“Reality unfolds at its own pace.” – Jerry Brown
While this site maintains a strict “No politics” rule there is no better quote and Jerry Brown’s to illustrate the key lesson that the Steelers take from their win over Kansas City to the AFC Championship against New England. And what, pray tell, is that lesson?
- The Steelers need a Red Zone receiver to step up if they’re to bring Lombardi Number 7 back to Pittsburgh.
There you have it Steelers Nation. While concern about the need for someone to step up alongside Antonio Brown dates back to Markus Wheaton’s going on injured reserve, this concern more or less faded as the Steelers stacked wins in November and December.
- Just two weeks ago Steel Curtain Rising declared the Steelers Super Bowl hopes depended on the defense.
That remains true, but two playoff games of Sean Davis breaking up critical passes, Bud Dupree pressuring quarterbacks into throws that Ryan Shazier intercepts, and James Harrison being James Harrison show that the Steelers defense is delivering.
But Pittsburgh need to have Chris Boswell boot them over the Chiefs reveals that the Steelers offense has an issue.
Steelers Tough Between the 20’s
A quick glance at the statistics the Steelers offense amassed in the playoffs against the Chiefs and you can be excused for thinking this game must have been a blow out.
- Antonio Brown broke the 100 yard mark
- Le’Veon Bell broke the Steelers playoff rushing record. Again.
- Jesse James caught 5 passes for 83 yards on 6 targets averaging 16.6 yards per carry.
- The Steelers dominated time of possession to the tune of 34:13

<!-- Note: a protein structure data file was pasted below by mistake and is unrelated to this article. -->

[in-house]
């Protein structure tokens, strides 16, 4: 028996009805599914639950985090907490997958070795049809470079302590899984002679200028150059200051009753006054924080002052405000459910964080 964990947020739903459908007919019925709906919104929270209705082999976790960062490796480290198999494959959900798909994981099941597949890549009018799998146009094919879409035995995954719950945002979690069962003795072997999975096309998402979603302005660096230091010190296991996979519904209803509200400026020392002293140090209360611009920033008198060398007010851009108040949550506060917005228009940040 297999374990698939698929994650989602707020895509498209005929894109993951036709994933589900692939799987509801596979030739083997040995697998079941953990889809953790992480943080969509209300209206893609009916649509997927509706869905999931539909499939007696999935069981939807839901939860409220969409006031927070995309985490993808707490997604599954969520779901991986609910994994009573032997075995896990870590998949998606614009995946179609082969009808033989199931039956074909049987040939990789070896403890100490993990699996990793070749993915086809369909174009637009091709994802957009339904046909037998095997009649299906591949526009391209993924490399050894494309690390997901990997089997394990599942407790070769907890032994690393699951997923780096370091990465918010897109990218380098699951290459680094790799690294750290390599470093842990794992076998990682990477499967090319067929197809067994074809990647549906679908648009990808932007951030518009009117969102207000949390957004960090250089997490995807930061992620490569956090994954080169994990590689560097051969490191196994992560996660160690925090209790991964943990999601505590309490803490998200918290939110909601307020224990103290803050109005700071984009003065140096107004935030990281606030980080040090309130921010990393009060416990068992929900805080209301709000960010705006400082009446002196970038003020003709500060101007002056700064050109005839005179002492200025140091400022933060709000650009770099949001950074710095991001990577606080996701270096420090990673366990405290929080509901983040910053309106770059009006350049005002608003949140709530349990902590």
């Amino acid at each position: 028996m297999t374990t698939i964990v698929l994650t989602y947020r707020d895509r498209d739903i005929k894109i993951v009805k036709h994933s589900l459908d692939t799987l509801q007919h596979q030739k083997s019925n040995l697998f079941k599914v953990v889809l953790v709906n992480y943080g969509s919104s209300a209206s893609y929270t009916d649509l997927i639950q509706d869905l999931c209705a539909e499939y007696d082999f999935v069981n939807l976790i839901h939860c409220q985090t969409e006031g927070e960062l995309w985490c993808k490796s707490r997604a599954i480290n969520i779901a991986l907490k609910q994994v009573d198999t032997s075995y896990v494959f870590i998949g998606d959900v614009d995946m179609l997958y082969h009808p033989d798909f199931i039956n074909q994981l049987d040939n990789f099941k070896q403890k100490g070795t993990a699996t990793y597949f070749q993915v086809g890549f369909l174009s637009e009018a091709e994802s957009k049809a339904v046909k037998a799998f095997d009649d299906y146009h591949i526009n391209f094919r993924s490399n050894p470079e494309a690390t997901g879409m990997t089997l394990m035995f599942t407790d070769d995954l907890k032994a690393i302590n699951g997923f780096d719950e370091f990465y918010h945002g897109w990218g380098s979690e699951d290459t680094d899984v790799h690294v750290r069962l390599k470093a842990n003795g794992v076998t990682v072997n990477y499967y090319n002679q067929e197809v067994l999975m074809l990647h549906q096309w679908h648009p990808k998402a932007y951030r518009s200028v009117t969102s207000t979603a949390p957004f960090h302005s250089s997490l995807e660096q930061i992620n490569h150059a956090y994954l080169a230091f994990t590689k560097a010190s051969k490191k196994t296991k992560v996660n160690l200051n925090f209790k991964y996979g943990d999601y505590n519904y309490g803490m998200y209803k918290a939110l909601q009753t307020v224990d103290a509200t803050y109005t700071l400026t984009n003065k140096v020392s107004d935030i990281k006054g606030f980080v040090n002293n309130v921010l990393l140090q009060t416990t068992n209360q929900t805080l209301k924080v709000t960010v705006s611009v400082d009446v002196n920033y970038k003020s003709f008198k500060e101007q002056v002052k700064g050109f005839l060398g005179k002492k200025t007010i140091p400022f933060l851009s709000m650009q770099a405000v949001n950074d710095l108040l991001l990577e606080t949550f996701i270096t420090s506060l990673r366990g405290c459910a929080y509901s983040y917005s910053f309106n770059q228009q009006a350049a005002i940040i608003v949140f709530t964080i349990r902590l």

Those numbers are nice, but they’re largely neutered by the Steelers going 0-4 in the Red Zone. To that end, Steel City Insider’s Jim Wexell offers some revealing statistics. While Antonio Brown has scored 14 touchdowns this season, only four have come in the Red Zone, and Brown has only scored 2 Red Zone touchdowns in the last 10 games, including the Immaculate Extension against the Ravens.
- It says here that Ben Roethlisberger doesn’t suddenly forget to look Antonio Brown way in the Red Zone.
But its logical to assume that keeping Brown confined inside the 20 makes efforts to double and triple team Brown more effective. And that’s really where the Steelers are missing another receiving threat.
Eli Rogers has some on strong late in the season, and has come up with several clutch catches, but his end zone drop against the Chiefs shows that he still must prove he can make the leap from number 3 to number 2 wide receiver in the NFL. Cobi Hamilton and Demarcus Ayers only got 1 target a piece and Darrius Heyward-Bey and Sammie Coates didn’t see Ben Roethlisberger look their way all night.
- Those statistics reflect the Steelers run-oriented approach in the playoffs thus far than any lack of confidence in those receivers
But it also means that no one is stepping to and demanding that opposing defensive coordinators respect them in the passing game.
Solution to Steelers Red Zone Issues Must Come from Within
Jim Wexell argues “Run the thing when you’ve got them by the throat in these seemingly guaranteed situations.” Fans old enough to remember Chan Gailey calling two goal line pass plays that turned into Kordell Stewart interceptions instead of handing it to Jerome Bettis in the 1997 AFC Championship game would agree.
- And I have no objections if we saw Roosevelt Nix, Chris Hubbard and the rest of the Big Boy package check into the game in “Whatever and Goal” situations.
But at the end of the day, the Steelers can’t win beat the New England Patriots with a one-dimensional Red Zone offense. Ladarius Green is practicing and that’s positive news, but Mike Tomlin and Todd Haley know they can’t count on him leaving the concussion protocol.
And that means that someone, be it Eli Rogers, Jesse James, DHB, Cobi Hamilton or even Sammie Coates must step up in the Red Zone.